The Financial Markets Authority (FMA) has issued its first
licence for a new peer-to-peer lending service, but outlined
a heightened risk profile for lenders seeking higher returns.
Up to $2 million has been set for the borrower ceiling, while
regulations covering crowdfunding, to a similar level, are
still being worked on.
The Financial Markets Authority has licensed Auckland-based
Harmoney as the first intermediary, between lender and
borrower, under the provisions of the Financial Markets
Conduct Act 2013.
The FMA's director of compliance, Elaine Campbell, said the
peer-to-peer licensing was part of FMA's brief to promote new
capital-raising opportunities in New Zealand; also part of
the Government's business growth agenda.
''The service has great potential but lenders should also
realise the risks are greater than putting money in a bank.
''Lenders can lose money or not get the interest they expect
if borrowers fail to repay the loans,'' Ms Campbell said.
She said under the regulations, borrowers were limited to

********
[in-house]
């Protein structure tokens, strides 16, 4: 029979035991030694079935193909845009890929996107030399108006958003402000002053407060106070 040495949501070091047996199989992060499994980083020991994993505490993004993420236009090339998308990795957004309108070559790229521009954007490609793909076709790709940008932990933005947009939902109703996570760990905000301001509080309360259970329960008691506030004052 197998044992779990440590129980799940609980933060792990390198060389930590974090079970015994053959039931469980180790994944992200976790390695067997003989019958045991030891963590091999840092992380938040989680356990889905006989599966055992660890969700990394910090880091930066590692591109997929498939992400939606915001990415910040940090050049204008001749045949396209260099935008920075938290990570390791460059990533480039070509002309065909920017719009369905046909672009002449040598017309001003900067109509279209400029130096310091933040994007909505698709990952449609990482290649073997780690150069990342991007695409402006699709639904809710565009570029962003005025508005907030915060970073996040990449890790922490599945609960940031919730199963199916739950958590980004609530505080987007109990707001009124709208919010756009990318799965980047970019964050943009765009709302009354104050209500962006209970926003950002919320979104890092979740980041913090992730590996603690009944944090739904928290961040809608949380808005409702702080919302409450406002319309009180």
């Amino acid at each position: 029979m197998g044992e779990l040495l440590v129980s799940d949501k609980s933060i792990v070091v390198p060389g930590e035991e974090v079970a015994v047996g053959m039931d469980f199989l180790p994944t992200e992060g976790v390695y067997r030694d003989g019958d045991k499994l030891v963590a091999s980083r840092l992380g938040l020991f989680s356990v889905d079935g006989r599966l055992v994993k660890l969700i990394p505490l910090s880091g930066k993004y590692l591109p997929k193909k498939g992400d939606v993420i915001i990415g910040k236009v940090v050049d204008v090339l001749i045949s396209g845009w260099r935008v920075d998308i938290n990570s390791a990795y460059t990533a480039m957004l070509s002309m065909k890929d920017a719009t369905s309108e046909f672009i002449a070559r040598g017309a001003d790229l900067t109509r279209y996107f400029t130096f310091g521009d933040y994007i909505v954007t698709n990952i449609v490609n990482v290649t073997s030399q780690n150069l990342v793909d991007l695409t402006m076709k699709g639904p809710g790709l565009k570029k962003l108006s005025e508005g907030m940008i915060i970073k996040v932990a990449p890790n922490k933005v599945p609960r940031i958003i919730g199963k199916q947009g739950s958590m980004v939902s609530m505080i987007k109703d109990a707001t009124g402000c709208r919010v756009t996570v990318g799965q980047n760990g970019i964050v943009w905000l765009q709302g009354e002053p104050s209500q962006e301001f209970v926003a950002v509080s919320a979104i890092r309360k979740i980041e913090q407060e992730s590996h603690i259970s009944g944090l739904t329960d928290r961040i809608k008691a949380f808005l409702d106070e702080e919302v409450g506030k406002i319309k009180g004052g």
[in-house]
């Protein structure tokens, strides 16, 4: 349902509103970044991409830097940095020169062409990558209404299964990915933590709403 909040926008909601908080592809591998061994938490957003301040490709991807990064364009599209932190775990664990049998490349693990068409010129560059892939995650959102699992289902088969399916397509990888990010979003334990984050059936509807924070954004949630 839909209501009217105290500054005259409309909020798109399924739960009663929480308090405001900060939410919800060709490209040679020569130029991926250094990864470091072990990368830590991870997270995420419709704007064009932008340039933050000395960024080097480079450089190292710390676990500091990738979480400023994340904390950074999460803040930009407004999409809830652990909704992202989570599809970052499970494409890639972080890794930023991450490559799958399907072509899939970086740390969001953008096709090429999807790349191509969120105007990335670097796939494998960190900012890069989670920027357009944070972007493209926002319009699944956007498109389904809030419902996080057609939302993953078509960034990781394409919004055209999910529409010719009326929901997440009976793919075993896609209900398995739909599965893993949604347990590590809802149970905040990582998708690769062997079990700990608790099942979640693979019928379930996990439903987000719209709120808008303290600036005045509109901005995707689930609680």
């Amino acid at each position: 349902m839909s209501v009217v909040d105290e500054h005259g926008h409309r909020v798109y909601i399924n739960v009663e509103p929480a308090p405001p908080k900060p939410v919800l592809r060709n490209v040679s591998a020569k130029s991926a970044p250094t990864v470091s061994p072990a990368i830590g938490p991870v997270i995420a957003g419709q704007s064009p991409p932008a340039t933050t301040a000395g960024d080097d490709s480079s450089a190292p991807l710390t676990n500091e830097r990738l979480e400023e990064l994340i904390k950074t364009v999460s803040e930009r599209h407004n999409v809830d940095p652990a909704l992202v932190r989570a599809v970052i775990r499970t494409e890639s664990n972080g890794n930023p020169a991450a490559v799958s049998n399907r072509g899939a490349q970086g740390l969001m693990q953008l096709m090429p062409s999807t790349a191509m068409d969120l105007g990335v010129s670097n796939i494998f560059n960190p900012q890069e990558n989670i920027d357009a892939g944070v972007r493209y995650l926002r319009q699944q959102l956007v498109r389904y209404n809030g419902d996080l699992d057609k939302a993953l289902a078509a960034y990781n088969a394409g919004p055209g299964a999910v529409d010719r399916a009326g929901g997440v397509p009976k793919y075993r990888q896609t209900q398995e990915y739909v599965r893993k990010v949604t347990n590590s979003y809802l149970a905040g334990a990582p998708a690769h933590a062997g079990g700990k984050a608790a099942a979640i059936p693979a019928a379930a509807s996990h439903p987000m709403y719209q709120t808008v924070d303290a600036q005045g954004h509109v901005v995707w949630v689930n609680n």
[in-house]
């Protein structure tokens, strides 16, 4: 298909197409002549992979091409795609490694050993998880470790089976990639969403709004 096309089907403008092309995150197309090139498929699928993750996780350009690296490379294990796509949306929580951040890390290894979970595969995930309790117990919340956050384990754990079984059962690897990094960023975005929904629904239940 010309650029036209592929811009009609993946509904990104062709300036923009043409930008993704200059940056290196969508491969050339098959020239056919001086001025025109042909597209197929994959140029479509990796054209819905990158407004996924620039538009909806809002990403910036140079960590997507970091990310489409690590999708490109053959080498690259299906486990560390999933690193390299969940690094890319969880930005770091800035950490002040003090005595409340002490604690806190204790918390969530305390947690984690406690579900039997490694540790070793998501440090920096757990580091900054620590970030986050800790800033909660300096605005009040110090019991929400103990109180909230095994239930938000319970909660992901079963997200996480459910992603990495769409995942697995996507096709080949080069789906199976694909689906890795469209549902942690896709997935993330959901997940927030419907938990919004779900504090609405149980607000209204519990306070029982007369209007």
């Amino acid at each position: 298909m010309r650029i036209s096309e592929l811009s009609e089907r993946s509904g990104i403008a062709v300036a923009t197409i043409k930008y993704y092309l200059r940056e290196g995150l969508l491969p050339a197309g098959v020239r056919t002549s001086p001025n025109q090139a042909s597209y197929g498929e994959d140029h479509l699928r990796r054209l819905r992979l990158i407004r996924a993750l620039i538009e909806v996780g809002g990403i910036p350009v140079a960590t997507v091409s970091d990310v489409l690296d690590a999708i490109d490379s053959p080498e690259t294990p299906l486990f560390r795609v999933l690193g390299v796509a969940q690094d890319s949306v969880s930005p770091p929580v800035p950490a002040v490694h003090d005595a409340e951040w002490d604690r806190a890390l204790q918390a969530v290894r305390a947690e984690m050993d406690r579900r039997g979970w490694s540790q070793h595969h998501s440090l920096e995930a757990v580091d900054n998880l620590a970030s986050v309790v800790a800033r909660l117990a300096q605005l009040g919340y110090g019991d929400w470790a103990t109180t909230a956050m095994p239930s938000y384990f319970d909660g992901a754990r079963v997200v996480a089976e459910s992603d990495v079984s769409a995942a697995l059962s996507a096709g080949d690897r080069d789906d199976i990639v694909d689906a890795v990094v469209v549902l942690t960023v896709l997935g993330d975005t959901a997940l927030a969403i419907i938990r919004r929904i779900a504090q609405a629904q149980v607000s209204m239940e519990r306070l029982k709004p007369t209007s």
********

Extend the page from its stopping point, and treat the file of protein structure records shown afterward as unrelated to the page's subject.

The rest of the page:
raising no more than $2 million in any 12-month period
through peer-to-peer lending services.
''This limit applies to both business and consumer borrowers,
although individual service providers may impose lower limits
on the amount that may be borrowed,'' she said.
The regulations do not impose any limits on the amount
lenders can lend, although some service providers may impose
''Lenders should remember they may not be able to withdraw
their money at short notice,'' Ms Campbell said.
Harmoney, which operates an online platform, will match
individual borrowers, rather than businesses looking for
capital, with lenders, and determine the interest rate on the
loan based on the credit risk of the borrower.
The FMA was still reviewing four other potential licences,
including three equity crowdfunding applications and one for
both peer-to-peer and crowdfunding platforms, BusinessDesk
''We do expect we will be in a position to be licensing an
equity crowdfunding platform quite shortly, we're just
working through some final issues with the applicant,'' she
Those still waiting to hear from the regulator on their
equity crowdfunding applications include Wellington-based
PledgeMe, the crowdfunder looking to expand into equity
offerings, Armillary Private Capital, which has partnered
with the UK-based Crowdcube, and Auckland-based Snowball
Lendit, which counts entrepreneur Selwyn Pellet as an
investor, has applied for both licences.